Retirement is much more than just a milestone: it’s the beginning of the end of working life, professionally speaking. Many young retirees have dreamed of it for a long time, imagined it beautiful, filled with projects that were impossible to achieve before, but not all of them took the time to prepare it well.
“We see more and more people who find themselves in delicate situations and who anticipate retirement with anxiety,” explains Julie Brissette, budget advisor at ACEF de l’Est de Montréal.
This has an impact on the morale of new retirees who thought they had access to a certain lifestyle. Tomorrow is sad.
The advisor works with two typical clienteles. First, there are people from the “middle class” or around, who have savings, but whose forecasts no longer hold water, with a higher cost of living, explains Julie Brissette.
“We are not talking about employer pension funds, but mainly about people who had saved on their own, with certain forecasts. […] They get to 65 and realize they don’t have that much. »
In this case, it is rather necessary to revise the lifestyle that was planned to adapt it to what is possible with the current cost of living. Which is not without creating financial stress. “They thought they had a certain standard of living in retirement and realize they’ll have to cut back,” says Julie Brissette.
And then there are those who had practically no savings and who, in the current economic context, find themselves squarely in survival mode. Someone who receives the minimum old-age pension with the guaranteed income supplement will have $1,792 a month, explains the adviser. It is then necessary to revise the expenses and ensure that you have access to all the benefits. In the worst case, these people will be redirected to community resources, which can be particularly difficult for someone who has never used them.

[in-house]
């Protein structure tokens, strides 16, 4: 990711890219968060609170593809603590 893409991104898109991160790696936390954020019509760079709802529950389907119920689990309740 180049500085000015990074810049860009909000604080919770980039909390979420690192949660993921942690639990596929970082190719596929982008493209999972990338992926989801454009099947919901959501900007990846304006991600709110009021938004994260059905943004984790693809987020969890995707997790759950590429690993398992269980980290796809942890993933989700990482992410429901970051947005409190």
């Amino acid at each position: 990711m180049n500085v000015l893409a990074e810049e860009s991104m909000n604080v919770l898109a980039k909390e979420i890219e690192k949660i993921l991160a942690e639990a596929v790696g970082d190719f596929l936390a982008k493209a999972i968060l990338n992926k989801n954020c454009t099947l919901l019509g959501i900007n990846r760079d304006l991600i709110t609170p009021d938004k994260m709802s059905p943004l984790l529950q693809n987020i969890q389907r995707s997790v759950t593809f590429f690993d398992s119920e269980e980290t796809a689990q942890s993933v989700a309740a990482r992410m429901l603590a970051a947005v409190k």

The key is the replacement rate, explains Pierre-Carl Michaud, scientific director of the HEC Montreal Retirement and Savings Institute. That is to say the ability to have part of the income on which one lives before retirement.
“From a retirement perspective, low-income people have a very high replacement rate,” he explains. If we accumulate the old-age pension, the guaranteed income, the pension plan, that can make a good replacement rate, estimates Pierre-Carl Michaud. So the pace of spending is maintained.
Still, the purchasing power of retirees is currently diminished: “Prices are not going to come down. There will be no negative inflation, recalls Pierre-Carl Michaud. So if people don’t have retirement income indexed to inflation, they’re going to feel it [the decrease in purchasing power]. »
Sometimes indexations partially compensate for a high rate of inflation; often this is not the case.
People without a supplemental plan or with a supplemental plan without indexation are therefore likely to have more difficulty adjusting.
“Many of these workers are left with the surprise of not having a pension that increases as much as the rate of inflation,” says Professor Michaud. If in addition they had substantial work income, the difference in lifestyle may be difficult to accept.
Especially since a retiree does not really have room for adjustment. A worker can decide to work overtime to increase his income, recalls Pierre-Carl Michaud. “When you’re retired, if you come back into the workforce, you won’t get the same kind of job you had,” he says.
Fortunately, more than half of people have accumulated substantial wealth to maintain the spending pace they had before retirement, according to data from this specialist. “50% to 80%, study to study,” he says.